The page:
New dawn?

Legal reforms in Bolivia may expand abortion rights

Activists participate in a rally against a proposed law to legalize abortion in La Paz, Bolivia, May 23, 2017. The words on the banner read: "Third month of life" (L) and "Abortion is never safe, it always kills a person". (REUTERS/David Mercado)

Lawmakers in Bolivia are currently overhauling the country’s penal code, and one proposed revision seeks to relax restrictive abortion rules. Earlier this year, activists took to the street in protest of the proposed law.

As The Guardian reports, Bolivia currently bans abortion except in cases of rape, incest, or danger to the mother. The new article, which is headed for debate in the lower house of Congress, would permit a woman to terminate her pregnancy within the first eight weeks if she is homeless or lives in extreme poverty, if she cannot support herself or other dependents, or if she is a student.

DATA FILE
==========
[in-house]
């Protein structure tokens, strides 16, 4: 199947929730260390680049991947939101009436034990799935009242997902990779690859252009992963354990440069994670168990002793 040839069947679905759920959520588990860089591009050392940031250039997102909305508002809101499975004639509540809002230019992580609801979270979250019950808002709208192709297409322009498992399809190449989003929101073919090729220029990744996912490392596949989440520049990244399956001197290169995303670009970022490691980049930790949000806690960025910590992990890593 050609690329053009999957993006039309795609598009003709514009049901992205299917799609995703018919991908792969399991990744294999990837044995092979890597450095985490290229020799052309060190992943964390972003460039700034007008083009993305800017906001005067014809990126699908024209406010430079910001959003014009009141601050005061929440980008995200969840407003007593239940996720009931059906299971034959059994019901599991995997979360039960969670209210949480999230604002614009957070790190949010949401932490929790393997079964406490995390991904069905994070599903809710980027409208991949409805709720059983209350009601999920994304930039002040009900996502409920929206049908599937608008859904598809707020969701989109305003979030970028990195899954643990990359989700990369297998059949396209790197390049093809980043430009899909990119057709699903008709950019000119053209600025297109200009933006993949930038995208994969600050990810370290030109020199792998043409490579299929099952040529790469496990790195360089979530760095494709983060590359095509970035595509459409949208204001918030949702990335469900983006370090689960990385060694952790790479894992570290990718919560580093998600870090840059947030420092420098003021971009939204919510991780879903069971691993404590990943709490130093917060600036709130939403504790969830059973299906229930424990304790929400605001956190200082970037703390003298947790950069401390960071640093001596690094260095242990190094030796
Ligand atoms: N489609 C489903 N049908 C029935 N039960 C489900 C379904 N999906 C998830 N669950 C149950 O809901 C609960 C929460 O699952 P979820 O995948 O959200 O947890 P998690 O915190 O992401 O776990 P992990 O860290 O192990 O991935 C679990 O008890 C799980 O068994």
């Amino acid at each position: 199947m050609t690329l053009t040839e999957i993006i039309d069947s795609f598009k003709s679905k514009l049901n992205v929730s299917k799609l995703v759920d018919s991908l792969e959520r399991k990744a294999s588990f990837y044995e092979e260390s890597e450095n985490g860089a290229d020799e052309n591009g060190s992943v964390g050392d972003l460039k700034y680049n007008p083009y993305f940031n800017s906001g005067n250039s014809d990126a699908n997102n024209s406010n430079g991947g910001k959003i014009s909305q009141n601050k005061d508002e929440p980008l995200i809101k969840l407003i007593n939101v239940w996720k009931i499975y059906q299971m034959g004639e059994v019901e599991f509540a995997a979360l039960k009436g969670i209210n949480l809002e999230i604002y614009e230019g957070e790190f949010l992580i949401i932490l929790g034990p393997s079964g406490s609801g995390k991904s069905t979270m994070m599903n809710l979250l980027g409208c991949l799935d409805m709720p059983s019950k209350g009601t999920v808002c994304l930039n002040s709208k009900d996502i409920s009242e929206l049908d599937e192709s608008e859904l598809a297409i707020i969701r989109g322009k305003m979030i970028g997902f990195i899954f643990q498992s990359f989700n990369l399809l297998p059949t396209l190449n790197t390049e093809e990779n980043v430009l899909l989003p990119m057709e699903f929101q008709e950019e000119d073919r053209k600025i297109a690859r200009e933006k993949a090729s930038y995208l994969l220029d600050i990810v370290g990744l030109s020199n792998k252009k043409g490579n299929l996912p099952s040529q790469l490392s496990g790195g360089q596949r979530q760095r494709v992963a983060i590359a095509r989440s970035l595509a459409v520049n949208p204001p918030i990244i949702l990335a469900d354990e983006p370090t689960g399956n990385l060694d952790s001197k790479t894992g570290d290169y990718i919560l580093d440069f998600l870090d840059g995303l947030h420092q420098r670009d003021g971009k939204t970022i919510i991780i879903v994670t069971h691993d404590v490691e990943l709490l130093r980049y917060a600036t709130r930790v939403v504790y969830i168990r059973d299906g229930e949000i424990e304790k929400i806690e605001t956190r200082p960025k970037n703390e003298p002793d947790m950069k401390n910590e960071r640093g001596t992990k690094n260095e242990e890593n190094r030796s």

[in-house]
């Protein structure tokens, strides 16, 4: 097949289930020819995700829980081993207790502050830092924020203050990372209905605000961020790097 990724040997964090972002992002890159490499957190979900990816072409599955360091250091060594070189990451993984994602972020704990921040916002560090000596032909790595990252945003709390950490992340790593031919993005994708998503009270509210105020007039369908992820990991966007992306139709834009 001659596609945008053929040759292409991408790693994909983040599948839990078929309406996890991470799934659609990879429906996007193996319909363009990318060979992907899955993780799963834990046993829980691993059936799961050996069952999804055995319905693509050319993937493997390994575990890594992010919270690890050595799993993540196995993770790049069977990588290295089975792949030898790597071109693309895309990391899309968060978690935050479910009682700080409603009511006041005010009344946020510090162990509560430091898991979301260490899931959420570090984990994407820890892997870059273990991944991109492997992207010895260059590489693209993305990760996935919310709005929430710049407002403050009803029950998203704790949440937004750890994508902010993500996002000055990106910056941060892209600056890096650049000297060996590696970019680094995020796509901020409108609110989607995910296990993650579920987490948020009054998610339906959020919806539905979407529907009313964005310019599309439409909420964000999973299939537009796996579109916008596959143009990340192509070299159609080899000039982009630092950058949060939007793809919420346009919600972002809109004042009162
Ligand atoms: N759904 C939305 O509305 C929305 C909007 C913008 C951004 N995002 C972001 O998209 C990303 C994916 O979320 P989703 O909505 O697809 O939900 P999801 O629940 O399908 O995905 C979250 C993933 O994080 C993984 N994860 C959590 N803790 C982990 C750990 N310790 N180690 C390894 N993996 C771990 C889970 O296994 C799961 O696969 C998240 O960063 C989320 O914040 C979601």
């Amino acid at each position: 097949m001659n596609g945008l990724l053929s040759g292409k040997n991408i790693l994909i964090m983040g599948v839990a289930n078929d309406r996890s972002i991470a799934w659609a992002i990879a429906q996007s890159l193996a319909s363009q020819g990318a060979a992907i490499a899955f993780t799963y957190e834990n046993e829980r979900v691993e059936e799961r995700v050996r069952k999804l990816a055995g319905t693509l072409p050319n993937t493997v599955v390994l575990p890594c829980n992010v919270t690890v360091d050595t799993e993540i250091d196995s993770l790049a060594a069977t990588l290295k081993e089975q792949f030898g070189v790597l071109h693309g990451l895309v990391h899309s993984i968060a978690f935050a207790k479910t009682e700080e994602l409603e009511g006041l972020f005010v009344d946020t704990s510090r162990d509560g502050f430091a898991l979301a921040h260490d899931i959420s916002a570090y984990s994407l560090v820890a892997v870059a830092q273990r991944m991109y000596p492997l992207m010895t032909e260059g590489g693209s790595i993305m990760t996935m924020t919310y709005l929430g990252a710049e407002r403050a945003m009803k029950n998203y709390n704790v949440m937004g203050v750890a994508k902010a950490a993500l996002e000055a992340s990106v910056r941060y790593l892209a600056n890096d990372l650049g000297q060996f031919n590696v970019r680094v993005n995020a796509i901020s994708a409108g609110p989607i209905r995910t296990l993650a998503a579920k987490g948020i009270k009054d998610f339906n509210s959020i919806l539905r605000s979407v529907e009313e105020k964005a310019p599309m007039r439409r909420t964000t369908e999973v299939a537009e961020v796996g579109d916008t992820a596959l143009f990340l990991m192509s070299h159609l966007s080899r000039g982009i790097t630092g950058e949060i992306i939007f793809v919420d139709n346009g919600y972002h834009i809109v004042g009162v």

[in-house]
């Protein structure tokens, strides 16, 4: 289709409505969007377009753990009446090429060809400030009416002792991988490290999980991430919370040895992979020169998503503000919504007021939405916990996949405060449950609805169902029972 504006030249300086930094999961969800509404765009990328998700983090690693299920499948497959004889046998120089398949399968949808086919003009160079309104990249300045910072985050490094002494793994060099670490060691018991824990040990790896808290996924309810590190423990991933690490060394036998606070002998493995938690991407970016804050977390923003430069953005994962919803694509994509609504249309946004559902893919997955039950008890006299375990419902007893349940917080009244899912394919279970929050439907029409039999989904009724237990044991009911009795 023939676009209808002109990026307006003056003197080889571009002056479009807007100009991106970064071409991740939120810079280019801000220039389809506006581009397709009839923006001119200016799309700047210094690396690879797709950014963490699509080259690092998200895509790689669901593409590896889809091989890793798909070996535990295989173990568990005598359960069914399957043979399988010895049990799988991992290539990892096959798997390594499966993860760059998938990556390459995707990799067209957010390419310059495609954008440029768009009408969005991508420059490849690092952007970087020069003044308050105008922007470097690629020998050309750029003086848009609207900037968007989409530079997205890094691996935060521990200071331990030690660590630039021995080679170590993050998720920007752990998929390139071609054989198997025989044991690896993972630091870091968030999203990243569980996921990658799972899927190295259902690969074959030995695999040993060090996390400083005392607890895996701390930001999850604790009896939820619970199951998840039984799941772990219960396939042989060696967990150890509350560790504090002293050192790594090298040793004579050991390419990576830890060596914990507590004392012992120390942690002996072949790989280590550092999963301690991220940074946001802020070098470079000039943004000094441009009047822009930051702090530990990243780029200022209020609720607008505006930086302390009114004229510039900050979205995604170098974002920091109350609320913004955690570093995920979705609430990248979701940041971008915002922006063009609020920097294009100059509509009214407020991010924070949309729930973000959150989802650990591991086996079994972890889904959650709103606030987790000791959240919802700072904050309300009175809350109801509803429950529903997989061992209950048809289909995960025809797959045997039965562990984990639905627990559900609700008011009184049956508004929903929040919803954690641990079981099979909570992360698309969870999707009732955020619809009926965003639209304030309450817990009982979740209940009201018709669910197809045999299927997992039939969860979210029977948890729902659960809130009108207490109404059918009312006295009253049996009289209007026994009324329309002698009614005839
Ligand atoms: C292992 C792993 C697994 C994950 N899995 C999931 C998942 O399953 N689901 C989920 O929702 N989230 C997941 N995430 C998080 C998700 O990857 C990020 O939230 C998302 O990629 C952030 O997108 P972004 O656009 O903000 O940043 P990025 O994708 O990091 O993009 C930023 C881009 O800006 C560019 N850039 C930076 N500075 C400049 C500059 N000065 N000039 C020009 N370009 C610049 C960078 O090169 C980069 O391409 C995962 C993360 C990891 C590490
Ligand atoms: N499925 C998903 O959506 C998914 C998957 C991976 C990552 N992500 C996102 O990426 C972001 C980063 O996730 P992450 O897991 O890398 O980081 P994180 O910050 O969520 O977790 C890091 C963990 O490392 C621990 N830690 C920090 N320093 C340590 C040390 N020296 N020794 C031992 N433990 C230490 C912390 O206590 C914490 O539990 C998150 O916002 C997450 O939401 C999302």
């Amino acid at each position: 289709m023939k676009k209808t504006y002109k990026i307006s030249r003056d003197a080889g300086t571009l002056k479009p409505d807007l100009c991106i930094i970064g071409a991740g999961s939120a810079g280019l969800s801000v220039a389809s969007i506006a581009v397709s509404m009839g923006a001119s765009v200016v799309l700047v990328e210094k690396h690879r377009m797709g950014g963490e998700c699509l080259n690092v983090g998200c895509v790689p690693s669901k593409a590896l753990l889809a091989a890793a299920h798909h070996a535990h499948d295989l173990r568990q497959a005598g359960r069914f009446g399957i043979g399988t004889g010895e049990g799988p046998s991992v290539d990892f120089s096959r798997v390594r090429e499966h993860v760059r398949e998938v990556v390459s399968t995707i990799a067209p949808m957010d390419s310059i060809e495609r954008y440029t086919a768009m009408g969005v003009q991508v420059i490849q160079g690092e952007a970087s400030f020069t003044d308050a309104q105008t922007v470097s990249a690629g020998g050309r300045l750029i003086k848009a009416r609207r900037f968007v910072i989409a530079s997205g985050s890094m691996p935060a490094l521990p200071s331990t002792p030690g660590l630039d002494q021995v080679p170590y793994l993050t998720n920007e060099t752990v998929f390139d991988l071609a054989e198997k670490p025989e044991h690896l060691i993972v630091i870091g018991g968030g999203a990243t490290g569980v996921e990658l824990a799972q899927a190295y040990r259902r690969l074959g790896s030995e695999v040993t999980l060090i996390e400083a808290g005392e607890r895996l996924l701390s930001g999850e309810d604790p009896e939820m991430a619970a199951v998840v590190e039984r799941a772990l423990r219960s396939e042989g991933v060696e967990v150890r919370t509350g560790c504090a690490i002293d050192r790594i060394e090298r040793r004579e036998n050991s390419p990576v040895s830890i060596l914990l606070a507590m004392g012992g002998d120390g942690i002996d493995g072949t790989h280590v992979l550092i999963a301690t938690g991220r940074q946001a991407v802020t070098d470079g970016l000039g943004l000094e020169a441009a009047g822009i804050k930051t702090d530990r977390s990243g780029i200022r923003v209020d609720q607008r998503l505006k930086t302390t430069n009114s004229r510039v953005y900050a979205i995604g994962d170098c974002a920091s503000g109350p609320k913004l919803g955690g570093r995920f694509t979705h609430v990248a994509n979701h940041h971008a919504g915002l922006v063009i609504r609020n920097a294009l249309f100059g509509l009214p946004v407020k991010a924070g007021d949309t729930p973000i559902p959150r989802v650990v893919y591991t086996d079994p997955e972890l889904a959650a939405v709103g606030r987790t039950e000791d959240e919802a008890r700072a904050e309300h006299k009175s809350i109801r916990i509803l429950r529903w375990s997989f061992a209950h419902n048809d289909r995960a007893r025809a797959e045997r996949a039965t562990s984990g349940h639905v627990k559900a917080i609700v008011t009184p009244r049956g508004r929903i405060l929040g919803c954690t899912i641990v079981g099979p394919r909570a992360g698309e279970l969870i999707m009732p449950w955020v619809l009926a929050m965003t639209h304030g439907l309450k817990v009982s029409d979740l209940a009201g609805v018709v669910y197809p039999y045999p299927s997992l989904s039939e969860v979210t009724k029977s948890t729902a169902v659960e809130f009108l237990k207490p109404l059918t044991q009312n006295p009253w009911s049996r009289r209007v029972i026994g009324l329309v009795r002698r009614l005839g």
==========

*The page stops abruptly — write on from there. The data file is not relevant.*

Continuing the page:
The article would also allows abortion if the life of the mother is threatened, if her health is severely threatened, if fatal fetal abnormalities are detected, if she is a victim of rape or incest, or if she is underage.

Women who do not meet these criteria would still face up to three years of jail time for undergoing an abortion. But reproductive rights activists say that the proposed article is a positive step forward for Bolivia, where restrictive abortion laws regularly prompt women to seek out illicit — and dangerous — procedures.

“The Women’s Hospital of La Paz reported that in 2015, 10 women a day were admitted in a critical state as a result of botched illegal abortions,” The Guardian reports. “Underground abortions are the third most prevalent cause of maternal mortality, according to the Bolivian ministry of health.”

The lower house of congress is expected to debate the article by mid-July, and the rest of the new code in is likely to get passed by the end of the month. The legislation, including the provisions on abortions, will then head to the Senate for approval.

Read the full story at The Guardian.


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